Enabler may be a relatively “new” name in metalcore, but it’s full of proven parts, including two ex-members of Shai Hulud as well as ex-members of Trap Them, Today is the Day, Harlots, and more. Unfamiliar listeners may raise an eyebrow upon seeing Andy Hurley’s name listed, but the Fall Out Boy / The Damned Things drummer has long roots in hardcore, including a number of Midwest bands and a touring stint in Earth Crisis.
Holy smokes! ALARM’s fan-boy meter is registering off the charts, and for good reason: hardcore quartet Converge is covering Entombed’s classic “Wolverine Blues” on a new seven-inch split with pioneering grindcore outfit Napalm Death. And it gets better, because the cover includes guests in the form of Tomas Lindberg (At the Gates, Disfear), Aaron Turner (Split Cranium, Mamiffer, ex-Isis), and members of The Hope Conspiracy and Trap Them. Calling it “epic” seems like an understatement.
In just one more trip around the sun, another swarm of immensely talented but under-recognized musicians has harnessed its collective talents and discharged its creations into the void. This list is but one fraction of those dedicated individuals who caught our ears with some serious jams.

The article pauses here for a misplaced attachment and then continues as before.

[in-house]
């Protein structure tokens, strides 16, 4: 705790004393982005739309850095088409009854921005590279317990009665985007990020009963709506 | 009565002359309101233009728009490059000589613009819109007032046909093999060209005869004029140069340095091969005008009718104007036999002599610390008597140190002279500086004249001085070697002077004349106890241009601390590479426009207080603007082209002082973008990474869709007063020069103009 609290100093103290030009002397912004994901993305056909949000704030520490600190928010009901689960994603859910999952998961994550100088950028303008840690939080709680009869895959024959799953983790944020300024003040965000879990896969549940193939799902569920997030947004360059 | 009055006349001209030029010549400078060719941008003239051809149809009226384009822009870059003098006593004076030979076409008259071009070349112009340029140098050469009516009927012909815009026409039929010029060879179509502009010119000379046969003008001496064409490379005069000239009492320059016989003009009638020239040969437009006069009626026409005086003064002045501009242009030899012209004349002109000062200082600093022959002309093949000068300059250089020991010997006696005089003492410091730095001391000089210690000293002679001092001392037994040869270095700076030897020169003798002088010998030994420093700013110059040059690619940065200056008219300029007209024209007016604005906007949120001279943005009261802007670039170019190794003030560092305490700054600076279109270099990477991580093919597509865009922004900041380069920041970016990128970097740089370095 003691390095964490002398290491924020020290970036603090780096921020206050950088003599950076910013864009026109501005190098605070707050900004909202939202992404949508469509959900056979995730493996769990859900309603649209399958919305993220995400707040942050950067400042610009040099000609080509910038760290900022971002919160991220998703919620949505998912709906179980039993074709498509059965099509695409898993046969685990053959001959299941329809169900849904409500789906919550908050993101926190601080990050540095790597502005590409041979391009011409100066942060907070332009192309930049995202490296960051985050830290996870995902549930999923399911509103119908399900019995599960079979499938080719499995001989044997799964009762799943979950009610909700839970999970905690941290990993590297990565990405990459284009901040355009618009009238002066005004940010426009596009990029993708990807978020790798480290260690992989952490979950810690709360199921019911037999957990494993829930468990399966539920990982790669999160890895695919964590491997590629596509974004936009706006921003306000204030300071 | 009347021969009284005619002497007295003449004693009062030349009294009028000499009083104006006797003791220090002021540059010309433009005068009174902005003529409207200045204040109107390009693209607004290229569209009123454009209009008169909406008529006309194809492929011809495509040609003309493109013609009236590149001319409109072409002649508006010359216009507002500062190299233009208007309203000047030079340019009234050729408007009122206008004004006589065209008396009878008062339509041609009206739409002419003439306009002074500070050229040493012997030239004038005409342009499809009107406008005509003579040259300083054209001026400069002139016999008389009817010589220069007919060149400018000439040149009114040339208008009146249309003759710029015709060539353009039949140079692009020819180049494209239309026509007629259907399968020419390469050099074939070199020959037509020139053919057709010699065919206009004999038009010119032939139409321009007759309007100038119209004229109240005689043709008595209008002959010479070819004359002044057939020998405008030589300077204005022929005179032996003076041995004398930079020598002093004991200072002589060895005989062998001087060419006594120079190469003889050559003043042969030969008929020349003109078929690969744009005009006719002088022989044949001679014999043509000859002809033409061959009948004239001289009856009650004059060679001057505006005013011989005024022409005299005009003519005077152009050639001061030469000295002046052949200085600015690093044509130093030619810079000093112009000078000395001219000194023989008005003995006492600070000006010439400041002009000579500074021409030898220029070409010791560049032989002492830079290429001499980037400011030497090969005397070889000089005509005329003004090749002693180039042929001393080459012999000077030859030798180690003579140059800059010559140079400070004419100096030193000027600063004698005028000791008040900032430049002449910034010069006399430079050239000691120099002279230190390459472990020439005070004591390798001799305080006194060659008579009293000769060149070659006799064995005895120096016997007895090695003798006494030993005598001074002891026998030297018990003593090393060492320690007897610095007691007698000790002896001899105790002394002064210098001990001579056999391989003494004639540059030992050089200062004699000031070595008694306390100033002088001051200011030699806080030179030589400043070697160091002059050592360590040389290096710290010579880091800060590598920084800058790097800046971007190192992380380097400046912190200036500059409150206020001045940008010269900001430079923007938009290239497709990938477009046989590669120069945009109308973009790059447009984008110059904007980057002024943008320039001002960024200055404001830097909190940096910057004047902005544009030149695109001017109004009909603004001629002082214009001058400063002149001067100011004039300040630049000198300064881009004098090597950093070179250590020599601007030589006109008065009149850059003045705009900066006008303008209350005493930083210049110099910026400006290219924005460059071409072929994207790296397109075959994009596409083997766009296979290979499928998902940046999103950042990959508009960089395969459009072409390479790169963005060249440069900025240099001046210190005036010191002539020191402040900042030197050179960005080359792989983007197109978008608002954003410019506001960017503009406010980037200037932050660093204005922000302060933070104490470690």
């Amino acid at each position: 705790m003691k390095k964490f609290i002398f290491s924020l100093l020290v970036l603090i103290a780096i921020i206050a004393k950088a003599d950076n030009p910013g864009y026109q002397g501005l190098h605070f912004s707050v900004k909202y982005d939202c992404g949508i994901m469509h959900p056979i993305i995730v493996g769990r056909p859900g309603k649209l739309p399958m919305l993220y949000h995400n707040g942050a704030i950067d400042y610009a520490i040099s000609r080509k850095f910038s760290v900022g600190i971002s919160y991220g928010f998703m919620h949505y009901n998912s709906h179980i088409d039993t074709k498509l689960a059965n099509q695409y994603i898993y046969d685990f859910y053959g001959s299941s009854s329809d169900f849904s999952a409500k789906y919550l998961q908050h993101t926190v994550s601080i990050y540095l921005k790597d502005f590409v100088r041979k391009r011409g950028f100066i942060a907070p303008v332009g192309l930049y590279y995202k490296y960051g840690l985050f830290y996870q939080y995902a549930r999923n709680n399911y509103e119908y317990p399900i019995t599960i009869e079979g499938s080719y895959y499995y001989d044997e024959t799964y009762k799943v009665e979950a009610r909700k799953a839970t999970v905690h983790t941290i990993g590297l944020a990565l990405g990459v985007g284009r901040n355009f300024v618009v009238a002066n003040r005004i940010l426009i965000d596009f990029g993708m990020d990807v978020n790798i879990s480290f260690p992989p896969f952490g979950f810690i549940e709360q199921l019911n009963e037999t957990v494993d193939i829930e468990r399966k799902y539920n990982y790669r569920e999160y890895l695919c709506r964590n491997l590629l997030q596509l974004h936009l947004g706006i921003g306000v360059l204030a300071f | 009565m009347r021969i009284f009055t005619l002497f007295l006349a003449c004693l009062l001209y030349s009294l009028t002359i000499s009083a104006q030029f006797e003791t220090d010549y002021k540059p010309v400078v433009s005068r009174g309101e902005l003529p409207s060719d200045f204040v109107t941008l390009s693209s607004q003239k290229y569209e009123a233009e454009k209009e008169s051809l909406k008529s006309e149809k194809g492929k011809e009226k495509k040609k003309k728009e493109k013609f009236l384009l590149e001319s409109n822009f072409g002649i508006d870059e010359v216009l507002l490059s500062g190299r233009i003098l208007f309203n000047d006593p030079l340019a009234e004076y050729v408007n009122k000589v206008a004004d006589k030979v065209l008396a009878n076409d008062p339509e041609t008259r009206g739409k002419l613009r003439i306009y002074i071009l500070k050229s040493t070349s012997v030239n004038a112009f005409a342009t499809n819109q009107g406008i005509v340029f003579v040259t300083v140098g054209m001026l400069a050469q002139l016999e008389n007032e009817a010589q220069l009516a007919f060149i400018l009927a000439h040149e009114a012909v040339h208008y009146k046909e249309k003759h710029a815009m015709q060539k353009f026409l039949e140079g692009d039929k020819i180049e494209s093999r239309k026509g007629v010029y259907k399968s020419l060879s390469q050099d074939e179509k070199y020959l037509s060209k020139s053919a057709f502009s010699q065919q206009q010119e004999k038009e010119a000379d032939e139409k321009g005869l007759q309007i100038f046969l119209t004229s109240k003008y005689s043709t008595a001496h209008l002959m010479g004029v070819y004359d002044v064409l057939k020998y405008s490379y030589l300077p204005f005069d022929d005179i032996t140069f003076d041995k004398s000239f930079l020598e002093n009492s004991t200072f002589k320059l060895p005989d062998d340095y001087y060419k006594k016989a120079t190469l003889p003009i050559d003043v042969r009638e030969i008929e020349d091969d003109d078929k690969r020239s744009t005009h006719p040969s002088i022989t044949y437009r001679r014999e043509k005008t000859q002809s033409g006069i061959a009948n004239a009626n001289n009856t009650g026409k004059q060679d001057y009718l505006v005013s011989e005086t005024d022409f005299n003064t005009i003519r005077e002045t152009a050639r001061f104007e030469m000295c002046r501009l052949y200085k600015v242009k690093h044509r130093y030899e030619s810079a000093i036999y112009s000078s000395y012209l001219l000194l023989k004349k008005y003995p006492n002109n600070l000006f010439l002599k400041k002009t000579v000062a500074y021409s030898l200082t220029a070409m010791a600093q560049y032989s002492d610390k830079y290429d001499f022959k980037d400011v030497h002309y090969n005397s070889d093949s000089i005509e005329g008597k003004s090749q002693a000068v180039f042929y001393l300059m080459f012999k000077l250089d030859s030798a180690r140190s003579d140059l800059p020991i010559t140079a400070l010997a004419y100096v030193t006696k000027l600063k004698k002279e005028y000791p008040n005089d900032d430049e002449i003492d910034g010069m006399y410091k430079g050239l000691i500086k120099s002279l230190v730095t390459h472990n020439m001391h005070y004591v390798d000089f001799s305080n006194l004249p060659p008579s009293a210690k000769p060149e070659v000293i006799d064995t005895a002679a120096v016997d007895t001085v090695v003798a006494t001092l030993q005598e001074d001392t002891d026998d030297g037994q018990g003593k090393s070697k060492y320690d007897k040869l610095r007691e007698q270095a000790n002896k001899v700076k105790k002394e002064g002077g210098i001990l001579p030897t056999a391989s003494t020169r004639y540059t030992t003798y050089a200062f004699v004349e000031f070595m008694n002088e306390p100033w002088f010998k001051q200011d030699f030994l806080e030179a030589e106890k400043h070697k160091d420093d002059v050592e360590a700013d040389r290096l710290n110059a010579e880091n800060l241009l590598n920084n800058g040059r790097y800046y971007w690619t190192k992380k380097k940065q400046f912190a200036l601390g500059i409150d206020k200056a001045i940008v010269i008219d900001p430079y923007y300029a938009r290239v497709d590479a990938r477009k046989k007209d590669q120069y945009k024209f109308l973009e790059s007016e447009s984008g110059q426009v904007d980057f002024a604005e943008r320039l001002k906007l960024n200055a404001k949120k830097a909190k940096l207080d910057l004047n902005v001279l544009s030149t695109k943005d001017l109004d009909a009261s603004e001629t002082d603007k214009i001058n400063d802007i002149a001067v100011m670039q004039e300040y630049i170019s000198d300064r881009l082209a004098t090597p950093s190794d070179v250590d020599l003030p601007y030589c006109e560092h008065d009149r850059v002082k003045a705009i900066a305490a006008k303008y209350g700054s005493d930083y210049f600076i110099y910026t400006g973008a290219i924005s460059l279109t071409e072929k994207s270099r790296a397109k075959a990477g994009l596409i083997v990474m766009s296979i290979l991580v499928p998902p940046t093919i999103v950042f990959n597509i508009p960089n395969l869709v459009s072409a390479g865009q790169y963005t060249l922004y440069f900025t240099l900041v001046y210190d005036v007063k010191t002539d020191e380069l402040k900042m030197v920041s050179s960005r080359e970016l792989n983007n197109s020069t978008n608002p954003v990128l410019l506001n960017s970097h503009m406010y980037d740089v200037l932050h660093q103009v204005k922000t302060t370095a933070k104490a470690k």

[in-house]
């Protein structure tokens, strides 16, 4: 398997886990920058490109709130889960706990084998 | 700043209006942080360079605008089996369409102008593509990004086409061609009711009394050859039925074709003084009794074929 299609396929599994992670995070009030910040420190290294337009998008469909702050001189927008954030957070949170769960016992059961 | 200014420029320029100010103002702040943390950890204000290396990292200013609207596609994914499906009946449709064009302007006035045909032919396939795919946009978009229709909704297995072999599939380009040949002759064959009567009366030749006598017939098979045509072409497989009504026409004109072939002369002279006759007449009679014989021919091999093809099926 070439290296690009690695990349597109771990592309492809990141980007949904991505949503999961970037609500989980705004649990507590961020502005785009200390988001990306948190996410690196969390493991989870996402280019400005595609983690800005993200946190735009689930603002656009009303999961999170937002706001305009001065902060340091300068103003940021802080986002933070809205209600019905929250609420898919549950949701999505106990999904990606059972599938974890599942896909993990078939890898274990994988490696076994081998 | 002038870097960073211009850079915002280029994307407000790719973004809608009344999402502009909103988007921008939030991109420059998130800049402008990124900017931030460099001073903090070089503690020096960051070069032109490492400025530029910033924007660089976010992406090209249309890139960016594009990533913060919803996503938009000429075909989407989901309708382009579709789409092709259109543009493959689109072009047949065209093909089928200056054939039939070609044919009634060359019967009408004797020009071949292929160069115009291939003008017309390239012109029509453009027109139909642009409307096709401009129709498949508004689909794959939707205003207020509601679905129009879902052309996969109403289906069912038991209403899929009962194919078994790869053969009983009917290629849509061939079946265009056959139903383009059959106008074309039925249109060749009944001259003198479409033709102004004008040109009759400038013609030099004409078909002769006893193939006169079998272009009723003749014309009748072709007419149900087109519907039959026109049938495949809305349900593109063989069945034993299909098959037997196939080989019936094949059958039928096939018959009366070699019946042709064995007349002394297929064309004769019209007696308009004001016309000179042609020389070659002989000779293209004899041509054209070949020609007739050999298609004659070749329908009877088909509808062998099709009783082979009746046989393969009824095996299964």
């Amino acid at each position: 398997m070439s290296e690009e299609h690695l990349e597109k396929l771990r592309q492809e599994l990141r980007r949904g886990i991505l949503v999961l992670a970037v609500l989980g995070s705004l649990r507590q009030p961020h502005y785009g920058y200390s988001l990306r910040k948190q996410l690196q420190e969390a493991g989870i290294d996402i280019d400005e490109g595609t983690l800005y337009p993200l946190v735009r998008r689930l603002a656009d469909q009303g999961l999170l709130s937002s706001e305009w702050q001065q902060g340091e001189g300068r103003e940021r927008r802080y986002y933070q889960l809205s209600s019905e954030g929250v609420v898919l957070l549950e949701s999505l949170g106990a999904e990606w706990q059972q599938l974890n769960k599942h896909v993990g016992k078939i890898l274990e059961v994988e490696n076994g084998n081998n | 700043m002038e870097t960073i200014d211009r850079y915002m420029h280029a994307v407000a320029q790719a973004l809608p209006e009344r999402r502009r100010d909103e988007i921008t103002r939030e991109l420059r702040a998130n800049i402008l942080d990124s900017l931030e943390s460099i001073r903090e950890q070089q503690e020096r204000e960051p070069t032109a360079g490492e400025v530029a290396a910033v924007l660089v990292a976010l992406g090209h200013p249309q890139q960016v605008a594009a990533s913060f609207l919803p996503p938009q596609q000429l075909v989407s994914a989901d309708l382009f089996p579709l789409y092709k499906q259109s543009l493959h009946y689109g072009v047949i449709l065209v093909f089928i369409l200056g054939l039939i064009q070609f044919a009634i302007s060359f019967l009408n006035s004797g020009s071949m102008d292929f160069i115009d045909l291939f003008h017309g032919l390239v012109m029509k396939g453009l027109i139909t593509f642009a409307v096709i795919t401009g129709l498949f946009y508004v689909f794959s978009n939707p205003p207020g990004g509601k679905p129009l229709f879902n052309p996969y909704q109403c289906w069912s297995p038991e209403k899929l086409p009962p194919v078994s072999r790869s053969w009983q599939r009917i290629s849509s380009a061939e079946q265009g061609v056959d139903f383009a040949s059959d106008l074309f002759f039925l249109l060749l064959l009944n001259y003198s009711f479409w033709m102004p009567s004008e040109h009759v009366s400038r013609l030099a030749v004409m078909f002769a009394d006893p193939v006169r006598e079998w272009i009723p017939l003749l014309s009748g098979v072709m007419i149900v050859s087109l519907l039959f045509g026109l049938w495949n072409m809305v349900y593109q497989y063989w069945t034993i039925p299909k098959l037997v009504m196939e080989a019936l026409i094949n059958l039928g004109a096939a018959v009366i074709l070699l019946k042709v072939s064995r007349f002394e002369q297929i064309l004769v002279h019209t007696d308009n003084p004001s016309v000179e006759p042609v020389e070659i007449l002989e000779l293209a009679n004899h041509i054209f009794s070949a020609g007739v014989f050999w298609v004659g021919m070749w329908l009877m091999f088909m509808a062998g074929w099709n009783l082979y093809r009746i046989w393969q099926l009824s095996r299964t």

[audio:http://alarm-magazine.com/wp-content/uploads/2011/02/Trap-Them-The-Facts.mp3|titles=Trap Them: “The Facts”]
To appreciate Trap Them‘s new album, Darker Handcraft, it helps to start with the Filth Rations EP from 2010. Trap Them has consistently charged its hardcore side into a collision with metal that refuses to get dragged down in grime.
The four songs on Filth Rations give as sure a sign as ever that the band’s craft and tightness can always match its sheer impatience. The third track, “Dead Fathers Wading In The Bodygrounds,” keeps up a gimpy, stumbling trudge as the drums gradually thud harder, and vocalist Ryan McKenney bellows himself up to a pitch that invokes scalding tears and unforgivable injuries. There’s a sense that Trap Them is in a desperate frenzy to repeatedly overload their songs, lest a single McKenney roar or screech of feedback from the guitar go unused. Even the cramped handwriting of the lyrics in the EP’s liner notes looks more like a dozen rows of snaggled teeth than a sequence of words.
In retrospect, it’s as if the band that made Filth Rations was gearing up to achieve a height of directness and focus. Darker Handcraft is a plenty accurate introduction to Trap Them; it once again captures a sonic force that’s both furiously commanding and remains bitterly hurt no matter how feverishly it tries to expiate its demons. This time, though, that force resolutely says, “Look, one fucking thing at a time.”